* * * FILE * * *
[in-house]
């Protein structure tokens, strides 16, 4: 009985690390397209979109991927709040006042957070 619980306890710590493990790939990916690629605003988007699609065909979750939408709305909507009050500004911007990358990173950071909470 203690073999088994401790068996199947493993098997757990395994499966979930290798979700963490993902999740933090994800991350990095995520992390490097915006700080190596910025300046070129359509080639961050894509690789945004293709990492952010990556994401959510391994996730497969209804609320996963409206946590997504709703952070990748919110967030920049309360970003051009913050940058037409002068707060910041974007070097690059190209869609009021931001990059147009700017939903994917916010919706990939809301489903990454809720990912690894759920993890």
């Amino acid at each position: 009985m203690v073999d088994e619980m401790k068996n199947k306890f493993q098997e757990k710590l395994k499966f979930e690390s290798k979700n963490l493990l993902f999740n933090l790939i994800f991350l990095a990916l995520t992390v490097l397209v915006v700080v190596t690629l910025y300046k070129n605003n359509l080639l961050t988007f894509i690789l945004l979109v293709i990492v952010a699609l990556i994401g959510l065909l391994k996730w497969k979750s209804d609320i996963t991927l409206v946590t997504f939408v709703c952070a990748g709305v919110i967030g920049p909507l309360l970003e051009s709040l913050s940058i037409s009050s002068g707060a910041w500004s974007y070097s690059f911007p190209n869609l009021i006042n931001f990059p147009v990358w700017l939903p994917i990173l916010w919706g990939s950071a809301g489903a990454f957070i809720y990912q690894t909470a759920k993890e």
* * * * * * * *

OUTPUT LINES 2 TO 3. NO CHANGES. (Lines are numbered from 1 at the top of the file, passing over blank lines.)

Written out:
């Protein structure tokens, strides 16, 4: 009985690390397209979109991927709040006042957070 619980306890710590493990790939990916690629605003988007699609065909979750939408709305909507009050500004911007990358990173950071909470 203690073999088994401790068996199947493993098997757990395994499966979930290798979700963490993902999740933090994800991350990095995520992390490097915006700080190596910025300046070129359509080639961050894509690789945004293709990492952010990556994401959510391994996730497969209804609320996963409206946590997504709703952070990748919110967030920049309360970003051009913050940058037409002068707060910041974007070097690059190209869609009021931001990059147009700017939903994917916010919706990939809301489903990454809720990912690894759920993890």
């Amino acid at each position: 009985m203690v073999d088994e619980m401790k068996n199947k306890f493993q098997e757990k710590l395994k499966f979930e690390s290798k979700n963490l493990l993902f999740n933090l790939i994800f991350l990095a990916l995520t992390v490097l397209v915006v700080v190596t690629l910025y300046k070129n605003n359509l080639l961050t988007f894509i690789l945004l979109v293709i990492v952010a699609l990556i994401g959510l065909l391994k996730w497969k979750s209804d609320i996963t991927l409206v946590t997504f939408v709703c952070a990748g709305v919110i967030g920049p909507l309360l970003e051009s709040l913050s940058i037409s009050s002068g707060a910041w500004s974007y070097s690059f911007p190209n869609l009021i006042n931001f990059p147009v990358w700017l939903p994917i990173l916010w919706g990939s950071a809301g489903a990454f957070i809720y990912q690894t909470a759920k993890e």